I half stood up and half sat down, while the walls of the tent sagged looser and looser, and the thunder growled and the ground grew all wet, and we kept shifting things around in the cramped tent.

“I wish I knew where Rusty is,” said Jim.

“Fighting some local dog,” I suggested.

“Rusty hates rain,” said Jim.

“Sure, he’s a water spaniel,” I explained. Jim peeped out the tent flaps.

“Very black over by the east,” he said.

“Sometimes, these summer storms that come up in the late afternoon,” I said, “mean an all-night rain. And a westerly blow.”

“Rusty, Rusty, whit, whit,” went Jim out the tent flaps.

“Aw, let him alone,” I exclaimed, “He’s probably found somebody his own size.”

The rain seemed to slacken.

“Jim,” I said, “while I’m seeing if there is any gas in this stove tank, take a run down to the brook and get a pail of water so we can make tea. It looks like an indoor supper to-night.”

When Jim was gone with the pail, I looked, and as I fully expected, there was no gas in the stove tank.

Jim scratched hastily in through the flaps.

“The creek,” he said, wiping rain off his face, “is running yellow mud. Pure mud.”

So we sat and listened to the thunder and blinked to the lightning and shoved articles of furniture up against the corners of the tent to keep the steadily sagging walls from coming entirely in upon us.

Ants, spiders, striped worms and small beetles began climbing up everything that was dry, such as us.

“Pshaw,” said Jim, “think of our poor ancestors who came to this country in the early days. They didn’t even have tents. They had to rush up some kind of a roof over their heads, made of split logs. Think of bring huddled in here with all your family, including little babies, in a storm like this. And they had storms like this in 1800.”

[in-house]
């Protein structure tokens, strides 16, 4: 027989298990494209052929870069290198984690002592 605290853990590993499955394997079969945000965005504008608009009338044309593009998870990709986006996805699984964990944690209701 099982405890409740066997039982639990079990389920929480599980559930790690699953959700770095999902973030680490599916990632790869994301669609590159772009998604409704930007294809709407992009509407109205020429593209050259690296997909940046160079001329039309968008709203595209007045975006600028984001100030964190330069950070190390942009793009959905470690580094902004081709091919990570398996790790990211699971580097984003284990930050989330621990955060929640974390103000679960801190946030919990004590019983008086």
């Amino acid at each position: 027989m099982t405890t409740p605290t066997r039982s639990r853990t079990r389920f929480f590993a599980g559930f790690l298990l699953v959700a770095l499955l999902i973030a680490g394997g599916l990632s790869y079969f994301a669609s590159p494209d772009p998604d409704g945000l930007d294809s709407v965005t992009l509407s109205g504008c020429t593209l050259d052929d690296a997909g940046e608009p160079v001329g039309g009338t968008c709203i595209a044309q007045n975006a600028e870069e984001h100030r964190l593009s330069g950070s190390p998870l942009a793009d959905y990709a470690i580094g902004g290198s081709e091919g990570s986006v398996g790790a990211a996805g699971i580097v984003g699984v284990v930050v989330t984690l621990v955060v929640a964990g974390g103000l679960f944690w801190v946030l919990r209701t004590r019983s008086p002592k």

“Our ancestors,” I taught Jim, “were simpler folk than we. They came from mud huts in Ireland and shacks made of granite rocks in the Highlands. My ancestors used to have the chickens roost on the foot of the bed when they first came to Ontario.”

“What I mean,” said Jim, pulling his feet up under him, “is that we ought to have, just underneath our skins, the makings of good men. Tough men. Men who can suffer hardship like this. It can’t have gone out of us completely in only two or three generations.”

“I wish I had my plus-fours on,” I said. “Did you ever have an ant up your pant leg? I don’t think our ancestors wore pants.”

“Think,” said Jimmie, brushing off couple of spiders and a small green hump worm, “of our Scottish ancestors, coming to this country in kilts.”

But a loud flash and bang of lightning made us stop thinking of our ancestors.

The ground was now squishy under our feet. The rent in the tent that we had got last fall was dripping water into the left rear corner, and I was in the right.

“Skunk,” said Jim suddenly.

“Phew,” said I.

And Rusty thrust his dripping wet face in the flaps.

“Get out,” I yelled.

Rusty backed out. But in a moment, he thrust his head in again, this time gripping in his wide jaws, and his eyes glancing proudly above, a black and white object limp in his jaws. And of overpowering fragrance.